Gaza Crisis: Turkey's New Role

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A man holds a Turkish flag at a Hizbullah-organized memorial in Beirut for people who died on a flotilla bound for Gaza AFP-Getty Images

Turkey is starting to scare Americans, for good reason. There was the high-profile clash at Davos over the Palestinians, fraying Turkish ties to Israel. Then came the surprise uranium deal with Tehran, undermining Western pressure on Iran to come clean about its nuclear program. Now there’s a new clash with Israel over Turkish support for the convoys challenging Israel’s embargo on Gaza. But just as Turkey is starting to look more assertively pro-Islamist than ever, there are signs that a big internal shift may reshape Turkish politics and redirect its foreign policy back toward the West.

This would end a drift that began in 2002, when the Justice and Development Party (AKP), rooted in the country’s Islamist movement, came to power. It has grown more authoritarian, and anti-Western, ever since. The NGO that sponsored the Gaza flotilla has close ties to the AKP, has sponsored numerous fundraisers in the Istanbul convention center controlled by the AKP city government, and has been designated by the U.S. as part of an umbrella group of terrorist organizations. Now AKP leaders are pressing the U.S. for a more aggressive response.

But for the first time in years, the AKP faces a real challenge. Turkey’s main opposition, the Republican People’s Party (CHP), lately has been a mere shadow of the secular force that once ruled the country and made it a staunch NATO ally. Now the resignation of CHP leader Deniz Baykal over an alleged sex-tape scandal has ushered in a new boss, Kemal Kilicdaroglu, a charismatic people’s man who is committed to Western values. He might be the one to rebuild an effective opposition and redirect Turkish foreign policy toward the West.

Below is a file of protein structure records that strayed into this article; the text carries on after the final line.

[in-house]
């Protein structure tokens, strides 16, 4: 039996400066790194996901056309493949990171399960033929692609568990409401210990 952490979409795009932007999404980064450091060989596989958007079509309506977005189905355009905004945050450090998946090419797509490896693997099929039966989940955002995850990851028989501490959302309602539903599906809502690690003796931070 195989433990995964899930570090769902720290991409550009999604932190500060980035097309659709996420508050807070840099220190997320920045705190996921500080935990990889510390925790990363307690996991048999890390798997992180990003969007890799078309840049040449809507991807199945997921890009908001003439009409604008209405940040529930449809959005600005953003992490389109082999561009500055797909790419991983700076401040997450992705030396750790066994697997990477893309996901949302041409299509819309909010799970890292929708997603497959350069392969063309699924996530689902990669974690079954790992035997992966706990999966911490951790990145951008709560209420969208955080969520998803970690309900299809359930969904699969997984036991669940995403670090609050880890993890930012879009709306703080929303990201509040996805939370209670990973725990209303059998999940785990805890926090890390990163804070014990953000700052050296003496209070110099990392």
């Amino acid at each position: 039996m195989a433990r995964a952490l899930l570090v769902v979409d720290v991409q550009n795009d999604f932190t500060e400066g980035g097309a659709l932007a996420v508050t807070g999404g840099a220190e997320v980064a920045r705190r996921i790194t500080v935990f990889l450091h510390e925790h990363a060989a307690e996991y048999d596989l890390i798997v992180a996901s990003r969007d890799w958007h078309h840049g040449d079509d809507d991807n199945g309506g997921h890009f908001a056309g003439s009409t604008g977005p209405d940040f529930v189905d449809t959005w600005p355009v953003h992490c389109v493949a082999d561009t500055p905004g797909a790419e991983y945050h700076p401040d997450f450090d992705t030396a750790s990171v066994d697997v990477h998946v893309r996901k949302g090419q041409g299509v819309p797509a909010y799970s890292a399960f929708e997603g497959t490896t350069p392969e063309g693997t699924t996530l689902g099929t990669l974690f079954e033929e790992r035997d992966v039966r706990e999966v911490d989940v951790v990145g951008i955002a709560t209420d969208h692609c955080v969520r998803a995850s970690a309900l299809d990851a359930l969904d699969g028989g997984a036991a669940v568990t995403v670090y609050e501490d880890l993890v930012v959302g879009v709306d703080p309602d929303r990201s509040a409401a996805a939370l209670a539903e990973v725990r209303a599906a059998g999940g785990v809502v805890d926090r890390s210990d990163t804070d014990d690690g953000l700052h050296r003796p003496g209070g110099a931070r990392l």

Kilicdaroglu has already voiced support for Turkey’s effort to join the European Union, which has stalled in part due to European resistance to admitting a Muslim member, but also due to the AKP’s withering interest in the process since Ankara started membership talks in 2005. Kilicdaroglu has backed some of the government response to the latest Gaza incident—it would be impossible for any Turkish politician not to, given that Turkish activists were killed—but he could still bring change in the future.

Kilicdaroglu will have to recalibrate his party’s commitment to the ideals of Kemal Atatürk, who founded modern Turkey as a secular state. This New Kemalism would recall Atatürk’s 20th-century desire for Turkey to become European, making EU membership and realigning with the West top priorities while downplaying the AKP’s rapprochement with Iran and Russia. There are signs that this is happening already, including Kilicdaroglu’s encouragement of prominent pro-EU Turkish diplomats to join the CHP. New Kemalism would abandon the AKP’s ideological sympathy with Iran in favor of a pragmatic nationalist view: a nuclear Iran is against Turkish interests.

Kilicdaroglu, nicknamed “Gandhi Kemal” for his humility, to which the Turks have taken a liking, is already changing the CHP, taking the party, the heir to a social-democratic politics, back to the working and middle classes. He is also beginning to make New Kemalism more attractive at home by keeping its liberal aspects while coming to terms with religious issues: the new party assembly includes both a record number of women and an imam.

The CHP needs to challenge the AKP’s success at creating what Turks see as a forward-looking vision—one that respects the nation’s conservative social values and carves out a position of respect for Turkey within the transatlantic community. In recent years the CHP has defined itself mainly by saying no to the AKP, so the change in leadership presents an unprecedented opportunity—Turkish leaders do not usually quit politics until they die—to introduce New Kemalism. Can Kilicdaroglu win? For now the Gaza debacle is boosting the AKP’s popularity, but the CHP has a solid base. Opinion polls suggest that 32 to 38 percent of Turks would never support the AKP. Kilicdaroglu’s politics can expand this base. The AKP has won repeated elections since 2002 with strong support among lower-middle-class voters, Turkey’s demographic plurality, thanks to its rhetoric of social justice laced with conservative overtones. Kilicdaroglu’s pro-working-class message will help him win over these voters. If Kilicdaroglu can advance New Kemalism as a pro-Western, social-democratic movement at peace with both secularism and religion, Atatürk’s party might once again return to power in Turkey. It can’t happen soon enough to change the dynamics of the Gaza crisis, but it can happen.

Cagaptay is senior fellow and director of the Turkish Research Program at the Washington Institute for Near East Policy.

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